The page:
A handheld telephone system (and less often electrical) service tool which detects electromagnetic fields and translates them into an audio signal. Example: Progressive Instruments (Also sold as Tempo, Textron) 200EP.
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In its intended use, a battery powered device (often called a "Toner") sends an audio signal through a length of wire, to be detected by the probe. This allows very rapid location of a single wire or pair of wires in a large bundle. It is also useful in its intended field to identify types of wires. Unfortunately, a good one can be quite sensitive, taking interference from AC wires, fluorescent light transformers, switching power supplies, and virtually anything else electrical other than a simple, non-modulated, DC lighting circuit driving an incandescent bulb or LED.
Our use for this tool is a little different. In a building, you cannot set the gain to its highest setting and activate the tool without hearing a multitude of sounds. You will hear 50/60Hz (AC), buzzes from fluorescent lights, hums from voltage regulated power supplies, and so on. Using this tool when investigating a building can be very useful, as various sensors produce distinct sounds.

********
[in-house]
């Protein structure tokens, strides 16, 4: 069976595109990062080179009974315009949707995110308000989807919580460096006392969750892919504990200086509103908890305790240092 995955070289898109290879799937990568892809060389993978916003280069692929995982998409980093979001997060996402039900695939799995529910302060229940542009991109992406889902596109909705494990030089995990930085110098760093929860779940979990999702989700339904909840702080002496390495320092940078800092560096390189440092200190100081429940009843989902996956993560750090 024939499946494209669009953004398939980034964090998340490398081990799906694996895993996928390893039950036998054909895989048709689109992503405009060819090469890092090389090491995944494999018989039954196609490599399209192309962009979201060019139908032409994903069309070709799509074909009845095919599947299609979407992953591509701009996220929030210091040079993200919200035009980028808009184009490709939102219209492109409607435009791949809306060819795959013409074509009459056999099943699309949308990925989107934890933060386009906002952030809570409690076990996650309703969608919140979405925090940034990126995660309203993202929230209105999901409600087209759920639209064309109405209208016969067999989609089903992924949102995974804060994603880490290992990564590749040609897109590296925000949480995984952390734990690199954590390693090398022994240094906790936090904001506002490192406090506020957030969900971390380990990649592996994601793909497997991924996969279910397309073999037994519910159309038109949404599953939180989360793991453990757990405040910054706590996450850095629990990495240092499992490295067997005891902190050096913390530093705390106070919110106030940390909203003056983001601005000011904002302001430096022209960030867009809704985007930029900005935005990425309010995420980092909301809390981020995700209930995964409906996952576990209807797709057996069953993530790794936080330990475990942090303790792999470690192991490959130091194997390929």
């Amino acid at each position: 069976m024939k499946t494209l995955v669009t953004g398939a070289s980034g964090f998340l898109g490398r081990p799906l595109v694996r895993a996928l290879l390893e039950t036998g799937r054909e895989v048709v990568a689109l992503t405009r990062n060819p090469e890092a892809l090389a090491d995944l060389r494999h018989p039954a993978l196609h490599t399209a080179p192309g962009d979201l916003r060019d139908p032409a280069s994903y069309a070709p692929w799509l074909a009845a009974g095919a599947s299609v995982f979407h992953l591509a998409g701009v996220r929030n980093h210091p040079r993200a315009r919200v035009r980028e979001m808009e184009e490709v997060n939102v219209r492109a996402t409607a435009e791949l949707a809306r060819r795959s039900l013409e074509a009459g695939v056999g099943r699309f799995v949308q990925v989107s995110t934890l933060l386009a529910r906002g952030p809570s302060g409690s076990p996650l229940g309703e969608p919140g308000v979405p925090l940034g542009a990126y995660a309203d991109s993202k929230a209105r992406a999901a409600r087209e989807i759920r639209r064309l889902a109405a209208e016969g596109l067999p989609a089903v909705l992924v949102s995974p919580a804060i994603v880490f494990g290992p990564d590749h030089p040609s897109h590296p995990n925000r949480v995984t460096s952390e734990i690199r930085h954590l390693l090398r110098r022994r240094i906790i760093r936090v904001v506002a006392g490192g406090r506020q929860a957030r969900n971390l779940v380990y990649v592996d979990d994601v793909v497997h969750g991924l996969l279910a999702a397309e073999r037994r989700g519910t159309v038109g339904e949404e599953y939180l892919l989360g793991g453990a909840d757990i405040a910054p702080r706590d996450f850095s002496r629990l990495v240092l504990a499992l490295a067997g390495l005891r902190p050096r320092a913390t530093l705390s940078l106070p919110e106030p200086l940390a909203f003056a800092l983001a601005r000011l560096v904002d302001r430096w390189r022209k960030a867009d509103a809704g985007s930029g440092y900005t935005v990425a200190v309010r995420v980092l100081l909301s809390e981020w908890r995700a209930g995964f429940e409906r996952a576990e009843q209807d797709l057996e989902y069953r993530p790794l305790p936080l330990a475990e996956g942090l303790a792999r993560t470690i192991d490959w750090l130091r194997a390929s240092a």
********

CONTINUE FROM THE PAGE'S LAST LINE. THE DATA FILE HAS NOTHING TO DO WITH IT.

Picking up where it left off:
- The alarm data bus line has an almost unmistakable harsh chopping sound. - Alarm sensor wires have a high pitched, hollow sounding, switching power supply sound, as well as a slightly higher pitched clicking in many applications. - Microwave sensors are electromagnetic hell, and sound as such. - Fluorescent light transformers sound through the probe's speaker, just as the noisier ones do without any tools, you can just hear them farther away. - AC power is low pitched hum or buzz, at around 60Hz. Three phase AC will be 180Hz. - If you hold it up to an audio speaker line, you will hear the sound being transmitted, plus whatever interference you get off of the line transformers in some commercial installations. - A sensitive probe will let you listen to a telephone conversation, though you may need an earphone, as the integrated speakers are rarely very good. - Active Infrared hisses. - Digital video feed from a security camera (90% of installations since 1999) sound like a lower frequency version of Ethernet. - Serial data lines sound clipped and very very digital (harsh, on/off).
You get the point. This device will NEVER produce a false negative, as long as it's working for an AC line, unlike inductive/non-contact voltage testers, unless the voltage is too low to be meaningful.
Voltage * Current = Wattage = Amplitude (variable scale), Frequency = Frequency (1:1 correlation)
You can hear anything up to the upper limit of your hearing (20000Hz if your hearing is very good)